By TIM HORAN
Patients not paying their bills was one of the subjects at the regular meeting of the Memorial Health System board Thursday.
“It appears that our bad dept is going up,” Mark Miller, MHS chief executive officer told the board of trustees. “That is typical of hospitals with the economy and everything. I wanted to give you a heads up on that and also offer that there are things that we can do; some aggressive and some more aggressive.
“For example, if you go to the doctor’s office and you owe them a co-pay, you have to pay the co-pay before you see the doctor. We can do that. That would be a more aggressive solution,” he said.
“I think some of it will naturally resolve itself,” he added. “One of the aspects of Obamacare was that these uninsured folks would be insured. But like everything with health care right now, there is a lot of uncertainty.”
“At what point do we turn it over to collection?” asked board member Paul Schmitt.
“The short answer is, when they ignore us,” said Elgin Glanzer, chief financial officer of patients. “If you don’t call, you don’t talk to us, you throw the bill in the trash, that’s when we receive the message that it is time to go to collection.”
“Unfortunately, the first
time we hear from some patients is in these situations when collection calls them,” Miller said. “Then it’s essentially too late. We have already committed that account.
“Our charity care has gone up and we have been more aggressive in providing charity care. They (patients) are given the opportunity in their bill to apply for charity care,” Miller said.
Miller added that collection is changing.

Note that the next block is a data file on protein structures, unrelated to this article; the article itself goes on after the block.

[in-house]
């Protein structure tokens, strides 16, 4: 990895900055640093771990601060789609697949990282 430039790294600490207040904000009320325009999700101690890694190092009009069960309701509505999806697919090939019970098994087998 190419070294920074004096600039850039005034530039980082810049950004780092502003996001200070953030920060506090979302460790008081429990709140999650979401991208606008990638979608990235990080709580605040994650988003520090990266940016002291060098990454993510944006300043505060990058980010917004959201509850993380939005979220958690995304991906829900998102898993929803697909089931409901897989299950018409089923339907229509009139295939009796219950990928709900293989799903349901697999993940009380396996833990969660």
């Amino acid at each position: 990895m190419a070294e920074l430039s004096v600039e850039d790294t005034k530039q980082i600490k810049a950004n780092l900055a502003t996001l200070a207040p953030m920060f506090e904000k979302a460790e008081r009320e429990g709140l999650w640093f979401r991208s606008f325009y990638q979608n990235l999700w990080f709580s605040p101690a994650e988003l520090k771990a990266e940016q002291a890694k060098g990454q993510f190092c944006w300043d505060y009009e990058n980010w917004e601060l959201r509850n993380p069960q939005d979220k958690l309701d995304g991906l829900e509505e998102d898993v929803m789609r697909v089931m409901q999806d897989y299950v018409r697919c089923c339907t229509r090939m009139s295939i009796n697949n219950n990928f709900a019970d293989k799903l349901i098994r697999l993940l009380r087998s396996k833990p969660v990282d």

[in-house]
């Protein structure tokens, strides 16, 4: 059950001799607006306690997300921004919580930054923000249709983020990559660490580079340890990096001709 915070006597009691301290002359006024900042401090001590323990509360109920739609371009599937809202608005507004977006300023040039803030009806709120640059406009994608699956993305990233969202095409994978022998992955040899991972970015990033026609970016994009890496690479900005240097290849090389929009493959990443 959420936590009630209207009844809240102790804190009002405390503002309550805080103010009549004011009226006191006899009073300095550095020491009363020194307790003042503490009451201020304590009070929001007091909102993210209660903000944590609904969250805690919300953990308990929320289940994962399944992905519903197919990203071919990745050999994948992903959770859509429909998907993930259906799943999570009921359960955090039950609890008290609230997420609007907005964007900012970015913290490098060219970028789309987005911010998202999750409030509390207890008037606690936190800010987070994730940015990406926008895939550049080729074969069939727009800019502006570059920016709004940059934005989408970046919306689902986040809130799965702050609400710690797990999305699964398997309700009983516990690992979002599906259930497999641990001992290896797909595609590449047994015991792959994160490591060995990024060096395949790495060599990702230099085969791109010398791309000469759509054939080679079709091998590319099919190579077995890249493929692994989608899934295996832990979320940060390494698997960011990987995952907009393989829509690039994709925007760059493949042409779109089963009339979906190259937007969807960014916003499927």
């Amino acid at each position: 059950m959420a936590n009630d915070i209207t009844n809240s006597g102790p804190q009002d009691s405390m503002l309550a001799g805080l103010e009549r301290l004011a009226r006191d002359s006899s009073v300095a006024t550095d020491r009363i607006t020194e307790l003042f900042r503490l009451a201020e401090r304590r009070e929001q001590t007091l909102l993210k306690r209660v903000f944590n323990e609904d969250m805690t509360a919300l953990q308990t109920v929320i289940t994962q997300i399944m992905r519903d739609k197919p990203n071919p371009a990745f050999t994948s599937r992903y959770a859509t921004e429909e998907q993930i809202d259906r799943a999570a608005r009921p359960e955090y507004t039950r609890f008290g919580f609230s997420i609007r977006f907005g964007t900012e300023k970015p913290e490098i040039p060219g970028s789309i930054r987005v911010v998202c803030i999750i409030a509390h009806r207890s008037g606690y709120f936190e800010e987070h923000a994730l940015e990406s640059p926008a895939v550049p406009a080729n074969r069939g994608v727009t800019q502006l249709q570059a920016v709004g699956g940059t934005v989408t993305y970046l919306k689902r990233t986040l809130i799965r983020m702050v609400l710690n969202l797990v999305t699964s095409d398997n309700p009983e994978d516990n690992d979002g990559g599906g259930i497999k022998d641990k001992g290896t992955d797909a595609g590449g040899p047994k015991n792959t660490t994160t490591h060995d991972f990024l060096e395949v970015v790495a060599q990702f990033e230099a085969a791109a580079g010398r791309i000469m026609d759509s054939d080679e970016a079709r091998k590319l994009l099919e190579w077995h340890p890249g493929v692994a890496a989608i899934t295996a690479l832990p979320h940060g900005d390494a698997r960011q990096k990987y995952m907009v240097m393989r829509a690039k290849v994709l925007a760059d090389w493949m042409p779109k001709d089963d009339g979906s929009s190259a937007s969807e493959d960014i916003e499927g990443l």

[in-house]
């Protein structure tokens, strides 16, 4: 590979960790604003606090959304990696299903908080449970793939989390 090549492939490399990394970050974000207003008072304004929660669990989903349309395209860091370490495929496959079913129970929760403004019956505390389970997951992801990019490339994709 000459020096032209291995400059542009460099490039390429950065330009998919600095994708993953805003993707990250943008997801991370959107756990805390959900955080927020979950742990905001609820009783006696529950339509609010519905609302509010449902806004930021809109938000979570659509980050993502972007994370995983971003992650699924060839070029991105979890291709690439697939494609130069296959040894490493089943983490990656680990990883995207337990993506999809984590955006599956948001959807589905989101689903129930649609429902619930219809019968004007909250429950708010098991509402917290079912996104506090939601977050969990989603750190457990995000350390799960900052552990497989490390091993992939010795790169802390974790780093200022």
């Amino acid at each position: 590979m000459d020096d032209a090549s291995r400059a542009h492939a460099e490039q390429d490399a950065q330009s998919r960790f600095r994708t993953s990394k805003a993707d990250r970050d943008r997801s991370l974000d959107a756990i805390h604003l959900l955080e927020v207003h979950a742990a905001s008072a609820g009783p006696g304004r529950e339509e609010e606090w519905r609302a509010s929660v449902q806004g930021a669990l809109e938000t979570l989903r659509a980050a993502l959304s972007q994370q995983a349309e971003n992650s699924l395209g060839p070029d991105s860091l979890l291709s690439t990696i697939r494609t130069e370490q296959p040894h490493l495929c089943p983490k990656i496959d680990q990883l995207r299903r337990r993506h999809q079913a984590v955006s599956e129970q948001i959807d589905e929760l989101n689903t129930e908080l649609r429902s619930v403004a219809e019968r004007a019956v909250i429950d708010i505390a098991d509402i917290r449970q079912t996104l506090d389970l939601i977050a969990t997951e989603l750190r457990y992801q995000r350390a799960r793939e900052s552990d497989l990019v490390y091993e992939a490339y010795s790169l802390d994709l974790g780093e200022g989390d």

“There are new rules coming out. They are actually regulating the collection process,” he said of the federal government. “We’re not too far off with what they came out with.”
Marcel Shoemaker, Memorial Health System ROSE unit director, gave an update on that floor of the hospital. That unit takes care of special needs of the elderly.
“We receive patients from all over Kansas and some from out of state,” Shoemaker said. “There is a way to get more people in and out but that is not always what’s best for the patient.
“We are a quality service and we want to maintain that quality service,” he said.
Dr. Bill Short, chief medical officer, said that patients of Drs. Steve Schwarting and Gary Coleman received letters about the doctors’ retirements on Aug. 31. Abilene’s two new doctors will start seeing patients in September.
“Things are moving forward for them to hit the ground running in September,” Short said.
Dr. Wendy Dinkel and Dr. Heather Bloesser will start seeing patients in September.
“We do need a third physician,” Miller said about recruitment.
The board gave approved to two appointments: Travis G. Whitesides, PA, physician assistant in the ER, and Dr. Apostolos Evangelidis, consulting urology and urological surgery. They also reappointed Dr. Rebecca J. Johnson, DPM, AHP, podiatry/podiatric surgery, Dr. J. Dennis Biggs, MD, family medicine, and Dr. J. Steven Schwarting, MD, family medicine.
The U.S. News and World Report awarded Village Manor a 5-star rating as one of the top nursing homes in Kansas. There are 115 nursing homes in Kansas, and 33 of those received a 5-star rating for being one of the best nursing homes in Kansas.
In other action the board:
* approved the consent agenda which included the purchase of three Flexline Crash Carts for $4,386.33 and a free standing reach-in refrigerator for $2,400.
* approved the capital expense requests:
— computed radiology system to convert x-ray plates to digital images for $57,699;
— a birthing bed for $10,407;
— cash register for the gift shop for $5,767;
— three blanket warmers for $21,920.96;
— two ice machines for $7,473.